Experiments to confront the environmental extremes of climate change

Zachary E. Kayler, Hans J. De Boeck, Simone Fatichi, José M. Grünzweig, Lutz Merbold, Claus Beier, Nathan McDowell, Jeffrey S. Dukes

Research output: Contribution to journalArticlepeer-review

74 Scopus citations

Abstract

Extreme climate conditions can dramatically alter ecosystems and are expected to become more common in the future; however, our understanding of species and ecosystem responses to extreme conditions is limited. We must meet this challenge by designing experiments that cover broad ranges of environmental stress, extending to levels well beyond those observed currently. Such experiments are important because they can identify physiological, community, and biogeochemical thresholds, and improve our understanding of mechanistic ecological responses to climate extremes. Although natural environmental gradients can be used to observe a range of ecological responses, manipulation experiments - including those that impose drought and heat gradients - are necessary to induce variation beyond common limits. Importantly, manipulation experiments allow for determination of the cause and effect of species and ecosystem threshold responses. We present a rationale and recommendations for conducting extreme experiments that extend beyond the historical and even the predicted ranges of environmental conditions.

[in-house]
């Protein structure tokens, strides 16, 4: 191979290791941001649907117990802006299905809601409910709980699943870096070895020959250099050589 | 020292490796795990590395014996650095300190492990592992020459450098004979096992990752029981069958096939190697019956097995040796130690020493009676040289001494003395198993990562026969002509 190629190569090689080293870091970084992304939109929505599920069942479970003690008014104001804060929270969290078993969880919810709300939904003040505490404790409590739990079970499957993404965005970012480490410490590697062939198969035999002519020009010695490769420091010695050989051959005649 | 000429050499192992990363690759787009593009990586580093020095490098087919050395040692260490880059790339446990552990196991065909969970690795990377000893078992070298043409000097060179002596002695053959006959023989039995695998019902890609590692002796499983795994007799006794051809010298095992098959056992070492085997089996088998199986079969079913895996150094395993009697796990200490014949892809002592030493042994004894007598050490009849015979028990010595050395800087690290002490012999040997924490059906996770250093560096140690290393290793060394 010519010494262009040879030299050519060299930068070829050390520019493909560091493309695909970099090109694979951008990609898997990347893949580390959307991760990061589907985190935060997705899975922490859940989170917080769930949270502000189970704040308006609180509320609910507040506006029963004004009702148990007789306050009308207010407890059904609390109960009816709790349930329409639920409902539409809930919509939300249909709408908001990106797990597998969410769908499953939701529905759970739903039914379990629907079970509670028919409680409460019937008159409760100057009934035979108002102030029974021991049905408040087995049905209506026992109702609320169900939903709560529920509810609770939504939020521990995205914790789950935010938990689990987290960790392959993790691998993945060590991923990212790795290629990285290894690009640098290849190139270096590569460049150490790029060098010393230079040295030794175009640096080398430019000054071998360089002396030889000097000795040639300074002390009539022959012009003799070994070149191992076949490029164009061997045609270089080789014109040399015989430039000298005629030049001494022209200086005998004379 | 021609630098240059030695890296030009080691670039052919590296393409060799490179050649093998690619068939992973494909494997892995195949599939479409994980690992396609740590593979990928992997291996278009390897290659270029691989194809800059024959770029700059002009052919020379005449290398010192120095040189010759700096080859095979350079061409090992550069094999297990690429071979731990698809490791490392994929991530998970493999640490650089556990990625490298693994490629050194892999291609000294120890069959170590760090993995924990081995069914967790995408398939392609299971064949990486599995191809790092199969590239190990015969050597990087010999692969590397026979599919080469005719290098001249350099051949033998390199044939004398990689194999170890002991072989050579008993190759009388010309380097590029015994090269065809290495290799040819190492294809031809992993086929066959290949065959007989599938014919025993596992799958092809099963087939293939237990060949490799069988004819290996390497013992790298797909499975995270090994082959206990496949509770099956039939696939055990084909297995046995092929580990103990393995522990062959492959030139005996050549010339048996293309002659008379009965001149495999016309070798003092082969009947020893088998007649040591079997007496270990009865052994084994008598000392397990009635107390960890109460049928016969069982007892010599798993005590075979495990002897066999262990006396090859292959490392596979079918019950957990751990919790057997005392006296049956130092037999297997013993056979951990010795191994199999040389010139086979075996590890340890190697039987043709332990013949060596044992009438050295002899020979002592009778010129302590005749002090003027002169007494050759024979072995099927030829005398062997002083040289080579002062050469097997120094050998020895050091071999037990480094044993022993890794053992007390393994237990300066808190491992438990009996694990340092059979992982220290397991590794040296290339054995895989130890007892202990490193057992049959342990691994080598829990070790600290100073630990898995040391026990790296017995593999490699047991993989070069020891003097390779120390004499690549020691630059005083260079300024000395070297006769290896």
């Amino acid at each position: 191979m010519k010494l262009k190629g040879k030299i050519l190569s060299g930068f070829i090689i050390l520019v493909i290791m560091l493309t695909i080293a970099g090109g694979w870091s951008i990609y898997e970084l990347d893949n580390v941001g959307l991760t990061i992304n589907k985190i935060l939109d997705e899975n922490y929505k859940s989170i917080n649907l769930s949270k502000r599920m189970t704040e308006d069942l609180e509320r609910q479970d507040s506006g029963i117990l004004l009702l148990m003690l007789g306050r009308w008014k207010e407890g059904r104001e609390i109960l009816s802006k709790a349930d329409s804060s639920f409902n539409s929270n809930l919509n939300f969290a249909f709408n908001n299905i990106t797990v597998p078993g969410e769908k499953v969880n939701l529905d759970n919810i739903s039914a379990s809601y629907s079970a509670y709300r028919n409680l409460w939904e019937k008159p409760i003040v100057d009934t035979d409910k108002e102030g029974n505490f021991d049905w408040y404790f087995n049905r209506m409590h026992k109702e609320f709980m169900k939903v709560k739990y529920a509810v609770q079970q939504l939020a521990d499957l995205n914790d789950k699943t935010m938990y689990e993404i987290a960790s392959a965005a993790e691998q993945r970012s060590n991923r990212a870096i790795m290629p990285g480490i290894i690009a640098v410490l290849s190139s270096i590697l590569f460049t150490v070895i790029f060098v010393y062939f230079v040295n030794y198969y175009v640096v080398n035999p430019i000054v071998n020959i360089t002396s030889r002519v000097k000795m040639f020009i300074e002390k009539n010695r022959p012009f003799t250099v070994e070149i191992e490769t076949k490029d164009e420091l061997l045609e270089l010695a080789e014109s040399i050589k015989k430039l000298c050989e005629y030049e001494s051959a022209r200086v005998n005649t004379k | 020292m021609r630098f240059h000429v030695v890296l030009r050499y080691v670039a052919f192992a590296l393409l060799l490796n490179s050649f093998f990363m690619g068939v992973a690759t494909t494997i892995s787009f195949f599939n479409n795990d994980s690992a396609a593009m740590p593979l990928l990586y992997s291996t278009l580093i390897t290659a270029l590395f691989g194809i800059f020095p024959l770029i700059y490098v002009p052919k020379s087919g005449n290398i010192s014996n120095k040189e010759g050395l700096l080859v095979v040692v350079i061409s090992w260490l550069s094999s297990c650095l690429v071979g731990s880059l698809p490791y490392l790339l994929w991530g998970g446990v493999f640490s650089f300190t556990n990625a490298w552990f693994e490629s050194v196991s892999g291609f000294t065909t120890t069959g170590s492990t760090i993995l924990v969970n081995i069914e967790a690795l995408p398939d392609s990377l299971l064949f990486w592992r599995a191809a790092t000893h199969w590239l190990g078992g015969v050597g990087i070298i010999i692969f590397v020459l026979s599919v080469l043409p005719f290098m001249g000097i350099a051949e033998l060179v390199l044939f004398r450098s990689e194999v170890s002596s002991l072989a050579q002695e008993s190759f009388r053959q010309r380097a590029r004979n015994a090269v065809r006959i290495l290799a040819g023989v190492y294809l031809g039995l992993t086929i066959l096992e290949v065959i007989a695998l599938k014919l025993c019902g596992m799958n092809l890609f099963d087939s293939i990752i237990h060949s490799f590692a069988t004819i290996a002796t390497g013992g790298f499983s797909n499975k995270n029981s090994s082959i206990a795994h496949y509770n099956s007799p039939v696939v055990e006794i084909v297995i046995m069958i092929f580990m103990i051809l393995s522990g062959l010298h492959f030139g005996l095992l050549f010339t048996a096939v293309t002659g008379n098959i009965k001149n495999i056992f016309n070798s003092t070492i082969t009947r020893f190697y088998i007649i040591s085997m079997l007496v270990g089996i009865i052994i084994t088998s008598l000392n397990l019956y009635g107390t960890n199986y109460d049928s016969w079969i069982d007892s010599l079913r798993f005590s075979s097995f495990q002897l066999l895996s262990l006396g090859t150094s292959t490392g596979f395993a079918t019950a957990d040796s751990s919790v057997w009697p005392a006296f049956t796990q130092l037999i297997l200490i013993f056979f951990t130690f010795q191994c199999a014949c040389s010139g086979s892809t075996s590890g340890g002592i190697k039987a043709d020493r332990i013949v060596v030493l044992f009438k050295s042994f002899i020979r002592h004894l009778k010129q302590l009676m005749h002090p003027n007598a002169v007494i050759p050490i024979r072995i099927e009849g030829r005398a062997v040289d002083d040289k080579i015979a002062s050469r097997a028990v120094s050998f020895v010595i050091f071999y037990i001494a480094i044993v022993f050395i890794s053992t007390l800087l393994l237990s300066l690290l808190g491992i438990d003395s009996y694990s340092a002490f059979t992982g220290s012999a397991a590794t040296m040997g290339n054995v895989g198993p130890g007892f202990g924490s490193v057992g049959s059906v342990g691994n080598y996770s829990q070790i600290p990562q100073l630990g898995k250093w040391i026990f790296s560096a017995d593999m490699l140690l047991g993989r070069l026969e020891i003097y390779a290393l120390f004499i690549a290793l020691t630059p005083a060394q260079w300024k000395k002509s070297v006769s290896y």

Original languageAmerican English
Pages (from-to)219-225
Number of pages7
JournalFrontiers in Ecology and the Environment
Volume13
Issue number4
DOIs
StatePublished - 1 May 2015

Bibliographical note

Publisher Copyright:
© The Ecological Society of America.

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